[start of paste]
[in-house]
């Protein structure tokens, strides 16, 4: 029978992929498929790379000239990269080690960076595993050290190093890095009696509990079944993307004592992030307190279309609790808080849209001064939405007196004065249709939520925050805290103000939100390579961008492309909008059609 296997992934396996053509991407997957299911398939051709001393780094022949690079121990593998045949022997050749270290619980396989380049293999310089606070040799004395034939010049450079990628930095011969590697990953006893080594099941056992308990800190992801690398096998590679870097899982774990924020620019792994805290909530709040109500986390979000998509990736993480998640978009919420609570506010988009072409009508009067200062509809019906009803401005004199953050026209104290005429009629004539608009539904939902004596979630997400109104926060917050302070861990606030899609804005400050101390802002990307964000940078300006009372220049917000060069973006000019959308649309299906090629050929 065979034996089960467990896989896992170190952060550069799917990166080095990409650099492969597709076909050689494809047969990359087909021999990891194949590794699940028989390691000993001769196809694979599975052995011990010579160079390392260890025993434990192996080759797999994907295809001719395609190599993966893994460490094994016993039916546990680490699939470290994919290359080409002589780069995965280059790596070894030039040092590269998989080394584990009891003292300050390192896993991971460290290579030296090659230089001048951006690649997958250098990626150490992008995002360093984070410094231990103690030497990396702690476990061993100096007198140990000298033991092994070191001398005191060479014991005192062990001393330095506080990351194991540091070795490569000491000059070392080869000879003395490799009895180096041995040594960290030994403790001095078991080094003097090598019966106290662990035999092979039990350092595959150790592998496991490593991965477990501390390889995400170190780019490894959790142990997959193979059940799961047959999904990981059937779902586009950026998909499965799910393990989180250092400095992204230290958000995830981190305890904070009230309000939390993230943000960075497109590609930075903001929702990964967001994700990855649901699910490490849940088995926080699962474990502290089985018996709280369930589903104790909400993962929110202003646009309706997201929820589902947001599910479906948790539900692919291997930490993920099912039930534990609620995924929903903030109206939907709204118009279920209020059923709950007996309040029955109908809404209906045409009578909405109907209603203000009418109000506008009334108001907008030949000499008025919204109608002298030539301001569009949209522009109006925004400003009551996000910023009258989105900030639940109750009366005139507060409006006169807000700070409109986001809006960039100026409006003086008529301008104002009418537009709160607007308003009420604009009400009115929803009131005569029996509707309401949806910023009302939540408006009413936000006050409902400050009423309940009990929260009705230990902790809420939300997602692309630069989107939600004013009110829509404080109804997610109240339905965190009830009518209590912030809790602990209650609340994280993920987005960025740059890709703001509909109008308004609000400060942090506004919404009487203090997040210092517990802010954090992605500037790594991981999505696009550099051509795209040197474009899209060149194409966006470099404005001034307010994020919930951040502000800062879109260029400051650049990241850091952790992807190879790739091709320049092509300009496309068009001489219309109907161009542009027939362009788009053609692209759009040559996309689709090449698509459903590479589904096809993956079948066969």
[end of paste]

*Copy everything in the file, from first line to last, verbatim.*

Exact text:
[in-house]
């Protein structure tokens, strides 16, 4: 029978992929498929790379000239990269080690960076595993050290190093890095009696509990079944993307004592992030307190279309609790808080849209001064939405007196004065249709939520925050805290103000939100390579961008492309909008059609 296997992934396996053509991407997957299911398939051709001393780094022949690079121990593998045949022997050749270290619980396989380049293999310089606070040799004395034939010049450079990628930095011969590697990953006893080594099941056992308990800190992801690398096998590679870097899982774990924020620019792994805290909530709040109500986390979000998509990736993480998640978009919420609570506010988009072409009508009067200062509809019906009803401005004199953050026209104290005429009629004539608009539904939902004596979630997400109104926060917050302070861990606030899609804005400050101390802002990307964000940078300006009372220049917000060069973006000019959308649309299906090629050929 065979034996089960467990896989896992170190952060550069799917990166080095990409650099492969597709076909050689494809047969990359087909021999990891194949590794699940028989390691000993001769196809694979599975052995011990010579160079390392260890025993434990192996080759797999994907295809001719395609190599993966893994460490094994016993039916546990680490699939470290994919290359080409002589780069995965280059790596070894030039040092590269998989080394584990009891003292300050390192896993991971460290290579030296090659230089001048951006690649997958250098990626150490992008995002360093984070410094231990103690030497990396702690476990061993100096007198140990000298033991092994070191001398005191060479014991005192062990001393330095506080990351194991540091070795490569000491000059070392080869000879003395490799009895180096041995040594960290030994403790001095078991080094003097090598019966106290662990035999092979039990350092595959150790592998496991490593991965477990501390390889995400170190780019490894959790142990997959193979059940799961047959999904990981059937779902586009950026998909499965799910393990989180250092400095992204230290958000995830981190305890904070009230309000939390993230943000960075497109590609930075903001929702990964967001994700990855649901699910490490849940088995926080699962474990502290089985018996709280369930589903104790909400993962929110202003646009309706997201929820589902947001599910479906948790539900692919291997930490993920099912039930534990609620995924929903903030109206939907709204118009279920209020059923709950007996309040029955109908809404209906045409009578909405109907209603203000009418109000506008009334108001907008030949000499008025919204109608002298030539301001569009949209522009109006925004400003009551996000910023009258989105900030639940109750009366005139507060409006006169807000700070409109986001809006960039100026409006003086008529301008104002009418537009709160607007308003009420604009009400009115929803009131005569029996509707309401949806910023009302939540408006009413936000006050409902400050009423309940009990929260009705230990902790809420939300997602692309630069989107939600004013009110829509404080109804997610109240339905965190009830009518209590912030809790602990209650609340994280993920987005960025740059890709703001509909109008308004609000400060942090506004919404009487203090997040210092517990802010954090992605500037790594991981999505696009550099051509795209040197474009899209060149194409966006470099404005001034307010994020919930951040502000800062879109260029400051650049990241850091952790992807190879790739091709320049092509300009496309068009001489219309109907161009542009027939362009788009053609692209759009040559996309689709090449698509459903590479589904096809993956079948066969």